That was the unexpected result from "The Coworker Network" study conducted by Paul Leonardi, a professor of communication at Northwestern University's Kellogg School. In 2012, Leonardi learned that a large credit card company planned to adopt an enterprise social networking tool called A-Life. In order to streamline communications and reduce inefficiencies, the firm wanted its 15,000 employees to have a better sense of who their colleagues were, what their backgrounds were, and what they did.
To determine the impact of the social networking tool, Leonardi compared two demographically similar groups within the company: one in marketing and a second in operations. Before the tool's implementation, the groups were asked questions to gauge their knowledge about their colleagues. One group was given the new social networking tool and encouraged to use it. The second was not, and instead relied on traditional communication channels, such as email, to exchange company information.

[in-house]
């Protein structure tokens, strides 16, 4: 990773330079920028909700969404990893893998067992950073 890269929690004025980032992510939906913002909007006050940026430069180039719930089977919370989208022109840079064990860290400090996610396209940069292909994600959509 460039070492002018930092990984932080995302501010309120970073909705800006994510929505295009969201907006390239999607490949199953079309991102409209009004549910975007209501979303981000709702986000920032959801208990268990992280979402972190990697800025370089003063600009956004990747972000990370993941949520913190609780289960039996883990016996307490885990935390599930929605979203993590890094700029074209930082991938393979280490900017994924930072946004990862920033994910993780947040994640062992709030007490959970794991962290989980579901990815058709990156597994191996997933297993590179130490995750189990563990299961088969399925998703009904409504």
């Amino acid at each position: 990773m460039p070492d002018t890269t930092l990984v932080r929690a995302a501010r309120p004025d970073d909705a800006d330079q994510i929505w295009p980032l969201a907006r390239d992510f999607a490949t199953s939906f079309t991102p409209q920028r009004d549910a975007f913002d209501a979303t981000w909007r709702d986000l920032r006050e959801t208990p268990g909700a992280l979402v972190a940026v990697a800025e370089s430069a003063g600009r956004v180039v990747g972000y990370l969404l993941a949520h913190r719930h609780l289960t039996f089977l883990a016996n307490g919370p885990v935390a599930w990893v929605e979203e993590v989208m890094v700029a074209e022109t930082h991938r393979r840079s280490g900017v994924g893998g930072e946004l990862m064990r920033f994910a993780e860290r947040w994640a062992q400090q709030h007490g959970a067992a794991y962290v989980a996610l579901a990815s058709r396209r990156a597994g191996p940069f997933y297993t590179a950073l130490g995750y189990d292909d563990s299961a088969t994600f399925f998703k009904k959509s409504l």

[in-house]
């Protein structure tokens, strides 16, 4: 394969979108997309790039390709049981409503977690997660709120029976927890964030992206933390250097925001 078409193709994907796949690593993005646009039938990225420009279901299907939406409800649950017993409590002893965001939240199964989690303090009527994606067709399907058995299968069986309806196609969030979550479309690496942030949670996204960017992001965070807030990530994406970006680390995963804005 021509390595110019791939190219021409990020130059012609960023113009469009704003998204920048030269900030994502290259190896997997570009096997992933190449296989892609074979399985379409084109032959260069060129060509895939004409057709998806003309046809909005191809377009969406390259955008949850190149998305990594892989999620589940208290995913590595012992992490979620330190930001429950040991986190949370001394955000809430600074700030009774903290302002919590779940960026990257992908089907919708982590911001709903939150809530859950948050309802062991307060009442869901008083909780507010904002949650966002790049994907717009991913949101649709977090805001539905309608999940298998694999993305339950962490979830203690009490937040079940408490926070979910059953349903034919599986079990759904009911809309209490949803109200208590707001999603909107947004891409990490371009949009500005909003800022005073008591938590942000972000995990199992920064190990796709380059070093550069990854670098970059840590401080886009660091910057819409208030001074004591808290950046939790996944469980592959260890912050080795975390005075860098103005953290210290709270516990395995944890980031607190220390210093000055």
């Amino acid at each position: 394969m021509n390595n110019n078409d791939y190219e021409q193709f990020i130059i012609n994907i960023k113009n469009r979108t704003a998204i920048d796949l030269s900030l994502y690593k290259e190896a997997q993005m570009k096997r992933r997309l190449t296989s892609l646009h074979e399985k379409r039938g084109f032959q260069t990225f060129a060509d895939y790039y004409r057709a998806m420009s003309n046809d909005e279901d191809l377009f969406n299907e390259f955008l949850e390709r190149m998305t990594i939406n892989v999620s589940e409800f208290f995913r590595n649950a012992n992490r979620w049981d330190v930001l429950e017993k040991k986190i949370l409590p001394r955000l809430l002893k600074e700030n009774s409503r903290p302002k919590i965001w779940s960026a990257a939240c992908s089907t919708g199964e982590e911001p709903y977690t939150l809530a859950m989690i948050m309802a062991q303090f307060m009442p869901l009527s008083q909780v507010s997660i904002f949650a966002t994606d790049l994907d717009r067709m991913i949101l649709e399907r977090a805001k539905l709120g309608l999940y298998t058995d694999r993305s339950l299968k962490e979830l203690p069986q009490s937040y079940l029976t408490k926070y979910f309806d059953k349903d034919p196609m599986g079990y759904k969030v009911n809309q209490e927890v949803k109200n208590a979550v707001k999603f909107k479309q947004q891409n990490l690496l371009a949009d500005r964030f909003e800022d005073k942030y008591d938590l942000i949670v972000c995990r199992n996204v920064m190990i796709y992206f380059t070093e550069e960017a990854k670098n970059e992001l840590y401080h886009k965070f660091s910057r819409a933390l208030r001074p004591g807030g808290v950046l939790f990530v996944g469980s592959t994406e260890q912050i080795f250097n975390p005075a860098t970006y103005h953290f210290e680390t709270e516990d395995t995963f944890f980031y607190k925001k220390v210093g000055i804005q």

Not surprisingly, after six months, those using the enterprise social networking site had improved their ability to find relevant data by 31%. They enhanced their ability to find an employee with needed information by 71%. This improvement occurred even though employees sent, on average, just one social networking message per week, the study found.